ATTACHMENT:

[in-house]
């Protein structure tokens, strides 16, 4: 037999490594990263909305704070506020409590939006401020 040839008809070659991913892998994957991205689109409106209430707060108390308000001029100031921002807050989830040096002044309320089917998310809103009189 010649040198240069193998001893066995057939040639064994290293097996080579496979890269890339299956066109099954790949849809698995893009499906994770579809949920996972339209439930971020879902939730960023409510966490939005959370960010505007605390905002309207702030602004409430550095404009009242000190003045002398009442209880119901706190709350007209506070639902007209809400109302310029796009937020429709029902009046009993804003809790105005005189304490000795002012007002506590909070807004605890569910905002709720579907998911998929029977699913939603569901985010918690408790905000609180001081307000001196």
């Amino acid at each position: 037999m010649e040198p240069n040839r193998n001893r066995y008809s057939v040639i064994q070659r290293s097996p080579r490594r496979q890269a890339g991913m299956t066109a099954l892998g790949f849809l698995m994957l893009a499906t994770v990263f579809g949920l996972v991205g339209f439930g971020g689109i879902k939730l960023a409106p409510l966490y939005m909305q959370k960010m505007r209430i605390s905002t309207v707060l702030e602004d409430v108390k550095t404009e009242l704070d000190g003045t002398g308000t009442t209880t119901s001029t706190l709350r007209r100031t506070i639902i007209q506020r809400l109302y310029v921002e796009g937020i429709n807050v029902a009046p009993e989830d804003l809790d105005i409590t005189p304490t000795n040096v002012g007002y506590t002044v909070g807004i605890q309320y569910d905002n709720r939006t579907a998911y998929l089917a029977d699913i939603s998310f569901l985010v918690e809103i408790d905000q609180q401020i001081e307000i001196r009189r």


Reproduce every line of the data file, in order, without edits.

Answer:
[in-house]
């Protein structure tokens, strides 16, 4: 037999490594990263909305704070506020409590939006401020 040839008809070659991913892998994957991205689109409106209430707060108390308000001029100031921002807050989830040096002044309320089917998310809103009189 010649040198240069193998001893066995057939040639064994290293097996080579496979890269890339299956066109099954790949849809698995893009499906994770579809949920996972339209439930971020879902939730960023409510966490939005959370960010505007605390905002309207702030602004409430550095404009009242000190003045002398009442209880119901706190709350007209506070639902007209809400109302310029796009937020429709029902009046009993804003809790105005005189304490000795002012007002506590909070807004605890569910905002709720579907998911998929029977699913939603569901985010918690408790905000609180001081307000001196």
């Amino acid at each position: 037999m010649e040198p240069n040839r193998n001893r066995y008809s057939v040639i064994q070659r290293s097996p080579r490594r496979q890269a890339g991913m299956t066109a099954l892998g790949f849809l698995m994957l893009a499906t994770v990263f579809g949920l996972v991205g339209f439930g971020g689109i879902k939730l960023a409106p409510l966490y939005m909305q959370k960010m505007r209430i605390s905002t309207v707060l702030e602004d409430v108390k550095t404009e009242l704070d000190g003045t002398g308000t009442t209880t119901s001029t706190l709350r007209r100031t506070i639902i007209q506020r809400l109302y310029v921002e796009g937020i429709n807050v029902a009046p009993e989830d804003l809790d105005i409590t005189p304490t000795n040096v002012g007002y506590t002044v909070g807004i605890q309320y569910d905002n709720r939006t579907a998911y998929l089917a029977d699913i939603s998310f569901l985010v918690e809103i408790d905000q609180q401020i001081e307000i001196r009189r």